The second thing is to fly the actual traffic pattern. By this I mean take it back to your rectangular course maneuver: if there are winds, then establish the proper crabbing correction to actually hold your downwind, base, etc. If you're fighting winds the whole time and getting too close or too far from the runway, then by the time you turn final, you won't be lined up with centerline. 

Now, when you actually turn final, work to maintain centerline the WHOLE TIME (not just as you're coming into flare) and fight for the right glide slope. What if you're too high? Don't accept it and chop some power out. If you're too low, add power in. If there is a PAPI or VASI lighting system then make yourself hold the red and white colors. The main thing about being on final is not to accept anything that isn't "perfect" and fight to get the airplane where you want it to be. 

You keep descending on final and now it's getting time to flare: the key part. Don't start the flare too low and especially not too early because you have the danger of stalling too high. Know your plane and know when to flare it. Obviously, something like a C-130 won't flare at the same time as a C172. For the sake of this post and discussing flight training, we'll pretend we're flying a typical GA plane like the C172.

Don't flare until you're about 10 feet about the runway. This is when you transition your eyes from your landing point to the end of the runway and start working the nose up and power out. Remember, the goal is to have the nose wheel touchdown as late as possible. I've found the most common mistakes are that people don't pull the yoke/stick back far enough and the nose wheel hits first, and they jerk the controls rather than smoothly pull it back. Part of a smooth landing is always being smooth with your controls. SMOOTHLY work that nose up and keep pulling until the plane touches down. For the most part, your yoke/stick should be pulled almost all the way back. After the side wheels touch down, just hold the controls and easily start relaxing them to let the nose wheel come down on its own. 

Let's say you do this and still balloon or bounce. What do you do?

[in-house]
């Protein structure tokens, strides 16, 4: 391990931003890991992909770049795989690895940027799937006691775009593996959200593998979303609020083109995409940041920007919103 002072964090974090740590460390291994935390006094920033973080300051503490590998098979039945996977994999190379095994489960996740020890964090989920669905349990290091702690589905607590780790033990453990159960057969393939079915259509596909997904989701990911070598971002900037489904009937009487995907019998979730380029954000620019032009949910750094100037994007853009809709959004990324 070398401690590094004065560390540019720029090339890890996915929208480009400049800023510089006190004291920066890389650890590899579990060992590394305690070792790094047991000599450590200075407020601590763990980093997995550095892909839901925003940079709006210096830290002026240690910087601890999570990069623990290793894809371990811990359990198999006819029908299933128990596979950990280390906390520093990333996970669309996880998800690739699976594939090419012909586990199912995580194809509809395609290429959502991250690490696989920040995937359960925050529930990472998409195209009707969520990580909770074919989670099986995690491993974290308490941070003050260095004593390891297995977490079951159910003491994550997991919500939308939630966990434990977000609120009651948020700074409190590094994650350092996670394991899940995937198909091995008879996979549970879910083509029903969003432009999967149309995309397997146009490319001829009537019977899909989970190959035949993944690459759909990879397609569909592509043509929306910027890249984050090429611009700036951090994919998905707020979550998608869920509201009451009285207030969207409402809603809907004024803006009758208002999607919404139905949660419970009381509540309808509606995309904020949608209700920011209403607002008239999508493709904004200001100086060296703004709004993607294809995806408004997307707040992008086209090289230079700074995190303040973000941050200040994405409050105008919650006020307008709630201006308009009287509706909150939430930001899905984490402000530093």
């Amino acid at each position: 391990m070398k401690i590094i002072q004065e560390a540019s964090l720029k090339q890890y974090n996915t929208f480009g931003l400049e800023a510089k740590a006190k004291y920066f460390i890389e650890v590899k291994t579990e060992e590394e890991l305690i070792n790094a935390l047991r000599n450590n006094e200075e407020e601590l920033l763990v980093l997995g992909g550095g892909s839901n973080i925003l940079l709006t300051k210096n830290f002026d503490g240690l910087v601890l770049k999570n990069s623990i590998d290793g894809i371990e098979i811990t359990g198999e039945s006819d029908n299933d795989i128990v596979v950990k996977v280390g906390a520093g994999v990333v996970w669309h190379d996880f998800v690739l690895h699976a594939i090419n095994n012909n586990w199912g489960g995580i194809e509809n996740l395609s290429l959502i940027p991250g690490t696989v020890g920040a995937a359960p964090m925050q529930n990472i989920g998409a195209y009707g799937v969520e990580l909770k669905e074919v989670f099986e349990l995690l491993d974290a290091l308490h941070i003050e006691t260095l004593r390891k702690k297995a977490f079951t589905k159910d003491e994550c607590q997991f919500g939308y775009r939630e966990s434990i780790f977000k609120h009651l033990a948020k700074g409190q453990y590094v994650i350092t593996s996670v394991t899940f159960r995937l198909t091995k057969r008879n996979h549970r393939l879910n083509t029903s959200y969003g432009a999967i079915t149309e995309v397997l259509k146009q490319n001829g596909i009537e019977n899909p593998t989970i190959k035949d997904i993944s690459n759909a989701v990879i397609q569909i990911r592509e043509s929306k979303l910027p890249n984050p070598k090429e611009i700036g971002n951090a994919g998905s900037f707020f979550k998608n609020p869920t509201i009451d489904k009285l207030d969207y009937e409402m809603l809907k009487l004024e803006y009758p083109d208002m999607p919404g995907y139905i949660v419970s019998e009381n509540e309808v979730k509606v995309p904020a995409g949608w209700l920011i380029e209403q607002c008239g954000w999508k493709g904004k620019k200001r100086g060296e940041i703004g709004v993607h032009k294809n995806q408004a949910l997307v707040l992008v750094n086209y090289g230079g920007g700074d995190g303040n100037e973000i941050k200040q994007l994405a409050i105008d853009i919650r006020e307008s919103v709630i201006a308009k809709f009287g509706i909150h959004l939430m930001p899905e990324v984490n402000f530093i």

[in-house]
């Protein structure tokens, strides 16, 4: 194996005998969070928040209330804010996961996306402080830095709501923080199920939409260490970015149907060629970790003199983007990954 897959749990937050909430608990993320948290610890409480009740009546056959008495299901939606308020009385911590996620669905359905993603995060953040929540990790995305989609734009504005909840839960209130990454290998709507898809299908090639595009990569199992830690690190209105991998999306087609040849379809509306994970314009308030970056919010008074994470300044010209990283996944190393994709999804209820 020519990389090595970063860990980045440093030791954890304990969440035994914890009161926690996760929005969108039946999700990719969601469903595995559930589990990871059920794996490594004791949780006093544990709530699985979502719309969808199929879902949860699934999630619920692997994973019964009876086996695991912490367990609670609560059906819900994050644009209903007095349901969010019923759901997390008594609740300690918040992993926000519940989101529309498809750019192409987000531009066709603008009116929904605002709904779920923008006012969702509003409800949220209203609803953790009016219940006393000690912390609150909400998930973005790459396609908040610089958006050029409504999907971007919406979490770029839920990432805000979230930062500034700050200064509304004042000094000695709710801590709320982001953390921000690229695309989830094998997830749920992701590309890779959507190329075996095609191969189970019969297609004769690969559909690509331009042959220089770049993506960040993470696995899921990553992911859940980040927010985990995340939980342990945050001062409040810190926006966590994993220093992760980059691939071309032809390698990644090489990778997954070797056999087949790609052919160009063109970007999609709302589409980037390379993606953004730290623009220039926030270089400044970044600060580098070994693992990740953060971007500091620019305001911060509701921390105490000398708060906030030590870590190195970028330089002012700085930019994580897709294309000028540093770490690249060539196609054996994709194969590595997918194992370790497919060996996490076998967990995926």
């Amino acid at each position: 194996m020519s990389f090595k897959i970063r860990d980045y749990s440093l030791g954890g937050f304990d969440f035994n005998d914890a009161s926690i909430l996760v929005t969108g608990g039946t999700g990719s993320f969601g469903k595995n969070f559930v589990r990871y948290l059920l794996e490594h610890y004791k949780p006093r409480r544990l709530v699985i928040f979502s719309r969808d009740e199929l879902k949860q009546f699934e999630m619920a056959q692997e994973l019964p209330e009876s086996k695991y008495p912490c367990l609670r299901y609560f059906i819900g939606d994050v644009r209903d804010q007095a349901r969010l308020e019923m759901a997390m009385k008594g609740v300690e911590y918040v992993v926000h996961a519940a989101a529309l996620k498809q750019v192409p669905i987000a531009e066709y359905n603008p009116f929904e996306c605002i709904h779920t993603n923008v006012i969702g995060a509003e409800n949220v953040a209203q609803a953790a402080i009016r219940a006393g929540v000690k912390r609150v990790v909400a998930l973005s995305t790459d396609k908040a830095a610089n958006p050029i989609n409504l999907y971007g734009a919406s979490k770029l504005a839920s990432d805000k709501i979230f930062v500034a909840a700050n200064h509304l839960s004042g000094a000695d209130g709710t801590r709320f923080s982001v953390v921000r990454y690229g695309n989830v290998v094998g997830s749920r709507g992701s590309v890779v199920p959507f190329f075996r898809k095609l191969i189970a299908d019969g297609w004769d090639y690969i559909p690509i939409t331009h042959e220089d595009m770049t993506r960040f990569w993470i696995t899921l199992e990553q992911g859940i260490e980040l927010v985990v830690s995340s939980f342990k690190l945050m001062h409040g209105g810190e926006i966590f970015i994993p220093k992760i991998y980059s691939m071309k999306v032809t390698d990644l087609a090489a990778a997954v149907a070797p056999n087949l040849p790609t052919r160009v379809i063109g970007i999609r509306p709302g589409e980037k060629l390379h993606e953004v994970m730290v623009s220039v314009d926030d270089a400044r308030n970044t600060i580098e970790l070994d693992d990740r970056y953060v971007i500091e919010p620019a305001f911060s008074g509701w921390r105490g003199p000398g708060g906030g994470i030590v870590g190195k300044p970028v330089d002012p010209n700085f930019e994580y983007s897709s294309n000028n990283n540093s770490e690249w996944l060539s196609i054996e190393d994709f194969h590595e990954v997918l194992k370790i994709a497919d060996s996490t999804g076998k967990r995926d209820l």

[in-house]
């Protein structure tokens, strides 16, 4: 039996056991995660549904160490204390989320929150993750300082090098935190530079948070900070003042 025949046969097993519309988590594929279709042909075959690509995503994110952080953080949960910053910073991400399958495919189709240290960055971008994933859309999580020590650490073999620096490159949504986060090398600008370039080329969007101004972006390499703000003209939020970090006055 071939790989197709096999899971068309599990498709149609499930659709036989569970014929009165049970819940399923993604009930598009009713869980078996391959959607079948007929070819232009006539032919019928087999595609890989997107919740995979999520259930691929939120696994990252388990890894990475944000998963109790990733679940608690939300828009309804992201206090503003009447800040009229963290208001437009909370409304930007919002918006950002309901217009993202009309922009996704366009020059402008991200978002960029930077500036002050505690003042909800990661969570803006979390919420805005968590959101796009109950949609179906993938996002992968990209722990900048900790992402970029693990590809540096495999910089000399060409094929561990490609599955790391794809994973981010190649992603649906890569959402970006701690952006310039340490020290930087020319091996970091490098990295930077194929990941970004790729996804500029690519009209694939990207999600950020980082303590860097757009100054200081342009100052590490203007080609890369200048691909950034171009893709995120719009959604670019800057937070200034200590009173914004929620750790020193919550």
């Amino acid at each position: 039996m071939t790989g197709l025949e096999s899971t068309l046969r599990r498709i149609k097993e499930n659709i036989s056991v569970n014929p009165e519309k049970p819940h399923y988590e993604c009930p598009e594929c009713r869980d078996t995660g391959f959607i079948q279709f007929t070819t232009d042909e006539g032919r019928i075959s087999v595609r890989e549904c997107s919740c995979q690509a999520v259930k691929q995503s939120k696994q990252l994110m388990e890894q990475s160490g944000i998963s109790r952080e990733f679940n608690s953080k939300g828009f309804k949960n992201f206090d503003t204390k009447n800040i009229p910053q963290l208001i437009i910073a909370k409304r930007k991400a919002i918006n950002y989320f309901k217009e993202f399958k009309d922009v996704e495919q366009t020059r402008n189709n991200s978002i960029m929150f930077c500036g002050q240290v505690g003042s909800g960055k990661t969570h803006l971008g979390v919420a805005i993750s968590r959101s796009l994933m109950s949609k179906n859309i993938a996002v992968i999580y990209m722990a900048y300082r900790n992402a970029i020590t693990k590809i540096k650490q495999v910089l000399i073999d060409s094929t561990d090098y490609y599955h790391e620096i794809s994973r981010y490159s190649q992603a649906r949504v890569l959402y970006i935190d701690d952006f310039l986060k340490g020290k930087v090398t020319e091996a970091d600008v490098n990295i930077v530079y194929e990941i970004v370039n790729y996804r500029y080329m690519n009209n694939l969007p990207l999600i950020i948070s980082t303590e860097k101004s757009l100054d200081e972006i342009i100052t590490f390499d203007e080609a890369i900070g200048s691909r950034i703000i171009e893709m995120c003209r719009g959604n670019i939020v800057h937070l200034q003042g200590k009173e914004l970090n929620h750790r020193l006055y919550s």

That's easy: GO AROUND. Every single time you should execute a go-around because you don't know how hard your second touchdown will be. 

Stepping away from my CFI role and preaching about go-arounds, we all know we'll have those days where we still try and stick with the landing. If it's a small and very minor balloon, hold the controls where they are and then as the plane comes back down go back to pulling back SMOOTHLY again and you should have a nice touchdown (again this is for a balloon that's small and under about 8 feet). 

If you bounce 9/10 times, it's because you hit all 3 wheels at once rather than the nose wheel last so keep pulling back until your nose is up more. Again, this is only for a minor bounce under a few feet. If the plane bounces back up really high, throw in the power and GO AROUND. 

I can't preach go-arounds enough. They not only give you another chance at trying to grease the landing, but they can also save the plane from being damaged. 

The last and most important thing aside from pitch attitude in the flare is airspeed. Watch your airspeed and know your Vref. Let's say Vref is 70kts and you look down, having not even flared yet you're at 60kts. You know what will happen? An early stall and a rough touchdown. Now, let's say the airspeed is at 80kts rather than 70kts. This time you'll float and have the danger of running out of runway before being able to touchdown and bring the plane to a stop. 

Landing is a game of airspeed and altitude. Once you get these down, then get the pitch attitude where it needs to be in the flare. Whenever you get a really smooth and soft landing, look up and take a mental picture of where your nose is in relation to the horizon. THAT'S what you want to work for every single time. 

There's a lot to talk about with landings so you can expect more blog posts on them in the future, but I covered all the basic things that'll keep you safe and smooth. 

Have any tips to add? Feel free to contribute below!

Until next time, Happy Landings!